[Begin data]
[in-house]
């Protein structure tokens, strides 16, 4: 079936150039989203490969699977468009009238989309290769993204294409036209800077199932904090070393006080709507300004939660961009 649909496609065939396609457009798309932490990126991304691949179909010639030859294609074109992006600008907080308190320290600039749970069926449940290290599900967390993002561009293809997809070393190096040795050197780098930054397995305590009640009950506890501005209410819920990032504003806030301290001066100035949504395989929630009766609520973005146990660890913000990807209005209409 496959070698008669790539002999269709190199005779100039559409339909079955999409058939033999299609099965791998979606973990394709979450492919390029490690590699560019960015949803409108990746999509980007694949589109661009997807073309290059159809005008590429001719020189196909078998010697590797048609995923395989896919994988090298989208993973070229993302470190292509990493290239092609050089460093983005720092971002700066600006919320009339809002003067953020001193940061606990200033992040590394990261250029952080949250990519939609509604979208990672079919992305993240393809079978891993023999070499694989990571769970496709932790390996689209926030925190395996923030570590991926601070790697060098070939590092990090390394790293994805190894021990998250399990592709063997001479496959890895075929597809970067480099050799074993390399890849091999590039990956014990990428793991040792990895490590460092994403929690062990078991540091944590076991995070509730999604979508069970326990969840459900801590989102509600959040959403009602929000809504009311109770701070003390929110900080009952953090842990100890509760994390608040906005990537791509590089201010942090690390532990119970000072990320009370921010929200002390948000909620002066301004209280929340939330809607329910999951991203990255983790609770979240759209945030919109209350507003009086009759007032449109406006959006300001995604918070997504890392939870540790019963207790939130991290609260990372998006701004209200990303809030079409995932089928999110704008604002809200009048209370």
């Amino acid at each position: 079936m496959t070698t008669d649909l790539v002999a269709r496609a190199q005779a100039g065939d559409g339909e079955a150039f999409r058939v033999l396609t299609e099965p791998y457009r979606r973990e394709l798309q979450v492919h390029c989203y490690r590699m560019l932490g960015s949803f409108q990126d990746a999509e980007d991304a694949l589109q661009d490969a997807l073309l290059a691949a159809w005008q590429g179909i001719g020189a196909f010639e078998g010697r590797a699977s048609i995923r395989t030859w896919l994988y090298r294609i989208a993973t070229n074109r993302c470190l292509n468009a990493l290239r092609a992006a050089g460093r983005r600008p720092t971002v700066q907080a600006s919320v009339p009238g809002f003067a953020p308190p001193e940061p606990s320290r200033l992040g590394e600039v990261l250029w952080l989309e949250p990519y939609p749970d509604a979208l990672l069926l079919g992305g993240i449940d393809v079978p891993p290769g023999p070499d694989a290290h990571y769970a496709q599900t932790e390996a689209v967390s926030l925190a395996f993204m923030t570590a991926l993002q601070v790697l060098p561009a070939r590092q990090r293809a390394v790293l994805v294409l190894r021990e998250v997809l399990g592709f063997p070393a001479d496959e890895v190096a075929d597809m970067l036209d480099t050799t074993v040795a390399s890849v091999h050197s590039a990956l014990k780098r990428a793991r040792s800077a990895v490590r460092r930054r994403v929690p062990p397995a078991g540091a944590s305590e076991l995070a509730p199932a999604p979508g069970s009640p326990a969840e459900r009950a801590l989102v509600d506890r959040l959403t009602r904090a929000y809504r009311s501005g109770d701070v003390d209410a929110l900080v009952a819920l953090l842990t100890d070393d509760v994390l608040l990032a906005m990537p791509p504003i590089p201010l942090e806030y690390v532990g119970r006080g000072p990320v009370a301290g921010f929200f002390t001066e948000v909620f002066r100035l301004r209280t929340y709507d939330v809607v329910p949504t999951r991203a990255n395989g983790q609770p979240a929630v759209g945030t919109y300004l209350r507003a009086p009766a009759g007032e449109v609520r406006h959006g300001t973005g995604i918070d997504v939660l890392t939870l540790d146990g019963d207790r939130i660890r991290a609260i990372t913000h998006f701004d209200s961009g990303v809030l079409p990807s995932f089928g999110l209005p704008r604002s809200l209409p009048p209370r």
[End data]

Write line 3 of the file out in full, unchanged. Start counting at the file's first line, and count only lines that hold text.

């Amino acid at each position: 079936m496959t070698t008669d649909l790539v002999a269709r496609a190199q005779a100039g065939d559409g339909e079955a150039f999409r058939v033999l396609t299609e099965p791998y457009r979606r973990e394709l798309q979450v492919h390029c989203y490690r590699m560019l932490g960015s949803f409108q990126d990746a999509e980007d991304a694949l589109q661009d490969a997807l073309l290059a691949a159809w005008q590429g179909i001719g020189a196909f010639e078998g010697r590797a699977s048609i995923r395989t030859w896919l994988y090298r294609i989208a993973t070229n074109r993302c470190l292509n468009a990493l290239r092609a992006a050089g460093r983005r600008p720092t971002v700066q907080a600006s919320v009339p009238g809002f003067a953020p308190p001193e940061p606990s320290r200033l992040g590394e600039v990261l250029w952080l989309e949250p990519y939609p749970d509604a979208l990672l069926l079919g992305g993240i449940d393809v079978p891993p290769g023999p070499d694989a290290h990571y769970a496709q599900t932790e390996a689209v967390s926030l925190a395996f993204m923030t570590a991926l993002q601070v790697l060098p561009a070939r590092q990090r293809a390394v790293l994805v294409l190894r021990e998250v997809l399990g592709f063997p070393a001479d496959e890895v190096a075929d597809m970067l036209d480099t050799t074993v040795a390399s890849v091999h050197s590039a990956l014990k780098r990428a793991r040792s800077a990895v490590r460092r930054r994403v929690p062990p397995a078991g540091a944590s305590e076991l995070a509730p199932a999604p979508g069970s009640p326990a969840e459900r009950a801590l989102v509600d506890r959040l959403t009602r904090a929000y809504r009311s501005g109770d701070v003390d209410a929110l900080v009952a819920l953090l842990t100890d070393d509760v994390l608040l990032a906005m990537p791509p504003i590089p201010l942090e806030y690390v532990g119970r006080g000072p990320v009370a301290g921010f929200f002390t001066e948000v909620f002066r100035l301004r209280t929340y709507d939330v809607v329910p949504t999951r991203a990255n395989g983790q609770p979240a929630v759209g945030t919109y300004l209350r507003a009086p009766a009759g007032e449109v609520r406006h959006g300001t973005g995604i918070d997504v939660l890392t939870l540790d146990g019963d207790r939130i660890r991290a609260i990372t913000h998006f701004d209200s961009g990303v809030l079409p990807s995932f089928g999110l209005p704008r604002s809200l209409p009048p209370r």